Work-from-homes can ‘stand up’ to COVID

Western researchers Madison Hiemstra and Kirsten Dillon are leading a study into best strategies for getting people who work from home to move more often. Sophisticated trackers log when participants sit, stand, lie down and move around.

Think for a minute about how long you’ve been sitting. How long you’ve been without a break as you’ve scrolled through email and tip-tapped on your computer.

How many workday hours do you sit, just sit?

There’s a good chance you sit a lot if you’re an office worker, and an even better chance you’ve been sitting a whole lot more if you’ve been working from home during the pandemic, says  Kirsten Dillon, a doctoral student in kinesiology.

Dillon and kinesiology master’s student Madison Hiemstra are leading a new study to determine how adults working at home full time can change their sedentary habits and ultimately improve their productivity and over-all health.

“When they’re in the office, people will go out for lunch or they walk to work or even walk to their car, whereas people working from home will get up and walk to the kitchen for a coffee and that’s about it,” Dillon said.

Half of the study’s 145 participants will choose their own get-moving motivations, while the other half will be assigned specific strategies.

(Some spaces in the study are still open for London-area participants by contacting kdillon9@uwo.ca.)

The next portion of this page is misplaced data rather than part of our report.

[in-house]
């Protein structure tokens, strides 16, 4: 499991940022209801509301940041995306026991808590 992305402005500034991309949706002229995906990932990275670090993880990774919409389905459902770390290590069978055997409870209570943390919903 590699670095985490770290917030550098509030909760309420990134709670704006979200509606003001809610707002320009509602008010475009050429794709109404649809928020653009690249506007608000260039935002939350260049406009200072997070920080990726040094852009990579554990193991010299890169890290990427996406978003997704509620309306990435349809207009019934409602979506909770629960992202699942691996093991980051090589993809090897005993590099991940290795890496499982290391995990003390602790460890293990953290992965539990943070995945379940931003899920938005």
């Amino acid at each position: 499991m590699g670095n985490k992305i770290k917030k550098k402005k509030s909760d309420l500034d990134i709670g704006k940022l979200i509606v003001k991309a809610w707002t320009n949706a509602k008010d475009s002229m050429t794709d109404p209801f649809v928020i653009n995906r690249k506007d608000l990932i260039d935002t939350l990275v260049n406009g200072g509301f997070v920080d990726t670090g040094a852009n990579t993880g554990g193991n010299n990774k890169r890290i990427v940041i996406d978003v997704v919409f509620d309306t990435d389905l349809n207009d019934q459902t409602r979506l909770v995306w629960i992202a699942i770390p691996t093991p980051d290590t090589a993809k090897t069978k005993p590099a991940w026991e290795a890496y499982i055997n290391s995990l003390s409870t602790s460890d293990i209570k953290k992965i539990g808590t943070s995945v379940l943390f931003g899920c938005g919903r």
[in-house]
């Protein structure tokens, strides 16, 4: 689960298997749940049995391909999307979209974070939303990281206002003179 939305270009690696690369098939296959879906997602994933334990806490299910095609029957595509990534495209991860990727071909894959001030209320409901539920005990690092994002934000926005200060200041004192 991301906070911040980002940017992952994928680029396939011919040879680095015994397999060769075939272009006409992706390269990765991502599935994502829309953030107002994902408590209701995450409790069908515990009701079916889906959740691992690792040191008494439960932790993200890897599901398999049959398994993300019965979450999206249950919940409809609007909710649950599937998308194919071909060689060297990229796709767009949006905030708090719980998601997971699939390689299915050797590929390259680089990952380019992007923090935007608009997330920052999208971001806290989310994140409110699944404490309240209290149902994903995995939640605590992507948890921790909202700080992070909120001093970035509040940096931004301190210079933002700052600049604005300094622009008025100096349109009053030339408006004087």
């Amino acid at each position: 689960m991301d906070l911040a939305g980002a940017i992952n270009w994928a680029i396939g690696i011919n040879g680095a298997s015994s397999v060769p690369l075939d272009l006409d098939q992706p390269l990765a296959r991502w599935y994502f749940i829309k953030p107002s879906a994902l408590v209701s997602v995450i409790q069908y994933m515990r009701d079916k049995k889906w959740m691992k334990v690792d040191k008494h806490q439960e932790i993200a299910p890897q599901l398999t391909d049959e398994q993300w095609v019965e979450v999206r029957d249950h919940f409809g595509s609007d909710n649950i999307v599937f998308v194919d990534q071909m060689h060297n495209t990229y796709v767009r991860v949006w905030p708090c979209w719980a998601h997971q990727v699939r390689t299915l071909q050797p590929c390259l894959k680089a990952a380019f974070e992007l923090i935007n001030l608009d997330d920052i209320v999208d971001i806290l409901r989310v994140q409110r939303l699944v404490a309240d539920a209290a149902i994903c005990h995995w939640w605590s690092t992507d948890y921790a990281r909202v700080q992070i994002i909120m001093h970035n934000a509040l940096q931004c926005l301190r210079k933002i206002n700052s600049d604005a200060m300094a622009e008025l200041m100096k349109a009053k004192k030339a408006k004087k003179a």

activPAL

ActivPAL devices log times when participants sit, stand, lie down and move around.

Activity levels will be continuously recorded with an activPAL, a monitor that detects when and how long the wearer is sitting, standing, lying down or exercising.

Just as important, participants will log their feelings of well-being and productivity during that time.

Dillon admits she too would sit for hours working if she didn’t jog her memory with a couple of specific strategies.

One is to do a lap around her kitchen after every research article she reads. Another is to place sticky notes every 15 pages or so in her notes, as a reminder to take stretch breaks.

“We know sitting for long periods of time has been linked to poor long-term outcomes like diabetes, obesity and early death,” Dillon said.

By contrast, moving around frequently can improve energy levels, heart health, circulation and mental health.

And while office workers might think they’re getting more done by keeping their heads down and slogging away for uninterrupted hours, research shows people who take a walking break and then resume work are actually more productive.

“Our main objective is to measure sitting time and strategies to break up sitting time, and hopefully that results in improved mental health and productivity and a lasting change in habits,” Dillon said.

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Related:

Sitting more during COVID-19 hurting your health, June 2020

Findings urge you to stand up for a better life, January 2018